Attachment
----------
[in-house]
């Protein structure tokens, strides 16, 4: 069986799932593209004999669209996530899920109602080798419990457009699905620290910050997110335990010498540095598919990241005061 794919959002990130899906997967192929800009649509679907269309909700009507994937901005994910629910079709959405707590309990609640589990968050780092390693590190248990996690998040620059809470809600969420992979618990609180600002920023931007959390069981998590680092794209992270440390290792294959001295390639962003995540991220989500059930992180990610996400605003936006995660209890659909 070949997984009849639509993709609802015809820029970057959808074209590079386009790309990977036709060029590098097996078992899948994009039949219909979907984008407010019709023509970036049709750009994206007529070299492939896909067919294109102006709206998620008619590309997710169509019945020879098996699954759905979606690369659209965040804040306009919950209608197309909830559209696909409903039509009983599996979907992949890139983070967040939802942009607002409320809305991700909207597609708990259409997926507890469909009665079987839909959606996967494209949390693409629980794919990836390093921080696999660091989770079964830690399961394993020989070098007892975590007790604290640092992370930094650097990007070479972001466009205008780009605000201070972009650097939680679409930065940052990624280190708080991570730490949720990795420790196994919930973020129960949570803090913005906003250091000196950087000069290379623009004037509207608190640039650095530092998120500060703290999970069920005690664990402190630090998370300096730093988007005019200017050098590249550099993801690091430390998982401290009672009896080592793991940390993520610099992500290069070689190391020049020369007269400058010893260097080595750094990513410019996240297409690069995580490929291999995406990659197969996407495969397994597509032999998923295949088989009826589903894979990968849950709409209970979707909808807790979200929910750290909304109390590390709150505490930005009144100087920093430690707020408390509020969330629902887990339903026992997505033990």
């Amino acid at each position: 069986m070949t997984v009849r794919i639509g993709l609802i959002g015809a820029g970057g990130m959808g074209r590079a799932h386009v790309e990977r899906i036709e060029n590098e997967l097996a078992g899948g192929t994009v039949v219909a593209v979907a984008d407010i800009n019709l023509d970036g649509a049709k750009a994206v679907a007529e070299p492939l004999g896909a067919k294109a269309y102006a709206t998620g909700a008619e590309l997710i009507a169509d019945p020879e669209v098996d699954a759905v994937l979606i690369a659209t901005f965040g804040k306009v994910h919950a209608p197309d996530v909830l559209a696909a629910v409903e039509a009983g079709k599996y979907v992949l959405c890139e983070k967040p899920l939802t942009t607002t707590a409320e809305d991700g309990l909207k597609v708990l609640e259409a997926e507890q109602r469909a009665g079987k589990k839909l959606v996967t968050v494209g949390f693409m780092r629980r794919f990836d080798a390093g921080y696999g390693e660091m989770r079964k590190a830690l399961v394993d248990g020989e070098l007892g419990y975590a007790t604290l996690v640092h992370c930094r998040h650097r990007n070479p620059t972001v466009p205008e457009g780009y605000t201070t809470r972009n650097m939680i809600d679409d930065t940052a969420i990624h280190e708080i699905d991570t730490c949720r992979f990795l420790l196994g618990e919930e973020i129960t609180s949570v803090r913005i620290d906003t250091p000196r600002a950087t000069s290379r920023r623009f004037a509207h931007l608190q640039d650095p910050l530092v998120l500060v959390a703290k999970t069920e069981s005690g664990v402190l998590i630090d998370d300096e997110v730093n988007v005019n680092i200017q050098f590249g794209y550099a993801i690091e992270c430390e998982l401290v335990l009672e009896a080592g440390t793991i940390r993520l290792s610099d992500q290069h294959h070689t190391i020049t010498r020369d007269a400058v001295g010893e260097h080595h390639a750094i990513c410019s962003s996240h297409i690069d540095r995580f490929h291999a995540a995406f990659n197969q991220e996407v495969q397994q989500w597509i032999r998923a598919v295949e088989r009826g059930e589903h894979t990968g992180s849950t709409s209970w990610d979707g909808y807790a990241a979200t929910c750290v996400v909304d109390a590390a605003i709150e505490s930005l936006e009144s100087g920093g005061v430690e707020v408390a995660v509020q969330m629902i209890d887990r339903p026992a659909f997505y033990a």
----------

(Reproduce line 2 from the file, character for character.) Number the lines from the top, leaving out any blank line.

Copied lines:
């Protein structure tokens, strides 16, 4: 069986799932593209004999669209996530899920109602080798419990457009699905620290910050997110335990010498540095598919990241005061 794919959002990130899906997967192929800009649509679907269309909700009507994937901005994910629910079709959405707590309990609640589990968050780092390693590190248990996690998040620059809470809600969420992979618990609180600002920023931007959390069981998590680092794209992270440390290792294959001295390639962003995540991220989500059930992180990610996400605003936006995660209890659909 070949997984009849639509993709609802015809820029970057959808074209590079386009790309990977036709060029590098097996078992899948994009039949219909979907984008407010019709023509970036049709750009994206007529070299492939896909067919294109102006709206998620008619590309997710169509019945020879098996699954759905979606690369659209965040804040306009919950209608197309909830559209696909409903039509009983599996979907992949890139983070967040939802942009607002409320809305991700909207597609708990259409997926507890469909009665079987839909959606996967494209949390693409629980794919990836390093921080696999660091989770079964830690399961394993020989070098007892975590007790604290640092992370930094650097990007070479972001466009205008780009605000201070972009650097939680679409930065940052990624280190708080991570730490949720990795420790196994919930973020129960949570803090913005906003250091000196950087000069290379623009004037509207608190640039650095530092998120500060703290999970069920005690664990402190630090998370300096730093988007005019200017050098590249550099993801690091430390998982401290009672009896080592793991940390993520610099992500290069070689190391020049020369007269400058010893260097080595750094990513410019996240297409690069995580490929291999995406990659197969996407495969397994597509032999998923295949088989009826589903894979990968849950709409209970979707909808807790979200929910750290909304109390590390709150505490930005009144100087920093430690707020408390509020969330629902887990339903026992997505033990």